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U.S. Air Force Base Upgrades to Robotic Paint Stripping

Corrosion control technicians with the 576th Aircraft Maintenance Squadron monitor two media blast robots as they strip paint off an A-10 aircraft at Hill Air Force Base. Photo by Todd Cromar, U.S. Air Force.

The 576th Aircraft Maintenance Squadron (AMXS) at Hill Air Force Base in Utah, USA, is upgrading its traditional process for manual media blast paint removal by utilizing new-generation robots, which strip the paint from A-10 Thunderbolt II aircraft. These aircraft are routinely at the base for depot overhaul and maintenance.

According to site officials, all aircraft require exterior maintenance to protect their metal surfaces from corrosion—which can occur due to moisture and the harsh environments in which they continually operate.

The new process is aimed at reducing the manhours it normally takes to strip paint from the aircraft, as well as improving safety by removing employees from the blasting atmosphere. Officials also expect it to save time and costs.

“There are going to be across-the-board improvements, including a dramatic reduction in exposure to a hexavalent chromium (Cr(VI)) dust environment,” says Tim Randolph, director for the 576th AMXS. “This is perhaps the greatest benefit to the robotic system. Savings will also be seen with reduced operating time and less power consumption, as well as reduced costs in material. We really haven’t found a downside to this system.”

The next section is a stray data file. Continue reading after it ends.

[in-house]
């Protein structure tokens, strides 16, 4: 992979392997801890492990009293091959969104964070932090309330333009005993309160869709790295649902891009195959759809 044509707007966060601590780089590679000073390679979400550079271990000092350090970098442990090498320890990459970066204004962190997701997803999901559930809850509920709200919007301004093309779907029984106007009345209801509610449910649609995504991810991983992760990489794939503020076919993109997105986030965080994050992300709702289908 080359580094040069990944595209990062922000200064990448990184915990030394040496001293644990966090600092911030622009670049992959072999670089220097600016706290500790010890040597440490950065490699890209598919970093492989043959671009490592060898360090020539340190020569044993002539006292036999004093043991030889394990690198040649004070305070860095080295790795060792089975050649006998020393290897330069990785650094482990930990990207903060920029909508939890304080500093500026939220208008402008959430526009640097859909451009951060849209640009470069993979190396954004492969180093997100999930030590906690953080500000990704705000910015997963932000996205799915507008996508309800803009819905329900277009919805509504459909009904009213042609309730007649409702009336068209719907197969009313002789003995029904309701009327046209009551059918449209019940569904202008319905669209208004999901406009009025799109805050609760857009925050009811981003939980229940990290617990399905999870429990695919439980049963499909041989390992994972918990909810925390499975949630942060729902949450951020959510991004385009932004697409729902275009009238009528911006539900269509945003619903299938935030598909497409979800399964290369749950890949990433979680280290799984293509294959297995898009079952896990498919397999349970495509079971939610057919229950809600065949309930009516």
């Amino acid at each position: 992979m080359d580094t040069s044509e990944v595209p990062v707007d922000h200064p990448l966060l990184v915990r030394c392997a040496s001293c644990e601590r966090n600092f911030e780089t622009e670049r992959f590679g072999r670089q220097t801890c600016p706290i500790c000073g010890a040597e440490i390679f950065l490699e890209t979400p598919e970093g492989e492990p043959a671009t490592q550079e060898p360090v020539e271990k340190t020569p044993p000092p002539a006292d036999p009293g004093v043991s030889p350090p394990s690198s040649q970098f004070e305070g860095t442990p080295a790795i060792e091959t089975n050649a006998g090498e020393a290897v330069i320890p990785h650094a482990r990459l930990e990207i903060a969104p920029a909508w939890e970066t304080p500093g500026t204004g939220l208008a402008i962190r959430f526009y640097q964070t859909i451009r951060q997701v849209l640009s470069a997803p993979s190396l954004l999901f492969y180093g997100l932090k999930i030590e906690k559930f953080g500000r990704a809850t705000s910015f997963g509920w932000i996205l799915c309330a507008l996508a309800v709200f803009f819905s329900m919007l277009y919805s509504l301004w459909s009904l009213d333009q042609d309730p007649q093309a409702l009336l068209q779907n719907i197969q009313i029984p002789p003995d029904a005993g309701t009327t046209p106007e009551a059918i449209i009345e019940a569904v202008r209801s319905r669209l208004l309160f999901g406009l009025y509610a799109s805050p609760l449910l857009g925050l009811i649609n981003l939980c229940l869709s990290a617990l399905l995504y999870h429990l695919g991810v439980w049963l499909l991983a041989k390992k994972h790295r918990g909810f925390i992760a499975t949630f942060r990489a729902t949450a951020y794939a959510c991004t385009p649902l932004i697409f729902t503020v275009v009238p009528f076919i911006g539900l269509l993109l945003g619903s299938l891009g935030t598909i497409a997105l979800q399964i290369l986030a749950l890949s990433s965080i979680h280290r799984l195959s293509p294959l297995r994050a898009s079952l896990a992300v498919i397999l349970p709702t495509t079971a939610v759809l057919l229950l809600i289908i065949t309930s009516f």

James Gill, corrosion control flight chief for the 576th AMXS, explains that while the traditional manual media blast process is effective, it is also labor intensive. In most cases, it requires teams of workers at least three full days to complete.

By contrast, the new paint removal process is accomplished by two robots, each with four hose attachments that move independently along both sides of the aircraft. In addition, the time to strip an A-10 is decreased from three days to 12 hours or less.

“Compared to the manual paint stripping method, the robots use half the amount of blast media at half of the air pressure, while removing an extremely precise thickness, uniformly, across the entire aircraft surface,” Gill says. “This translates into a process that is less stressful on the aircraft skins and saves money in media cost, while creating only half the waste stream.”

In addition to the robotics process, a new laser burn process is currently being tested and used on F-16s with proven success. However, the squadron is still maturing the process, and hopes to apply this process to the A-10s in the future.

By using new robotic technology, the squadron says it is expanding its capacity by adding capability. Randolph says each of three processes have different capabilities and inherent limitations, but when combined, can reduce the total time an aircraft spends in depot maintenance and helps return it to the warfighter faster.

Source: U.S. Defense Video Imagery Distribution System, www.dvidshub.net.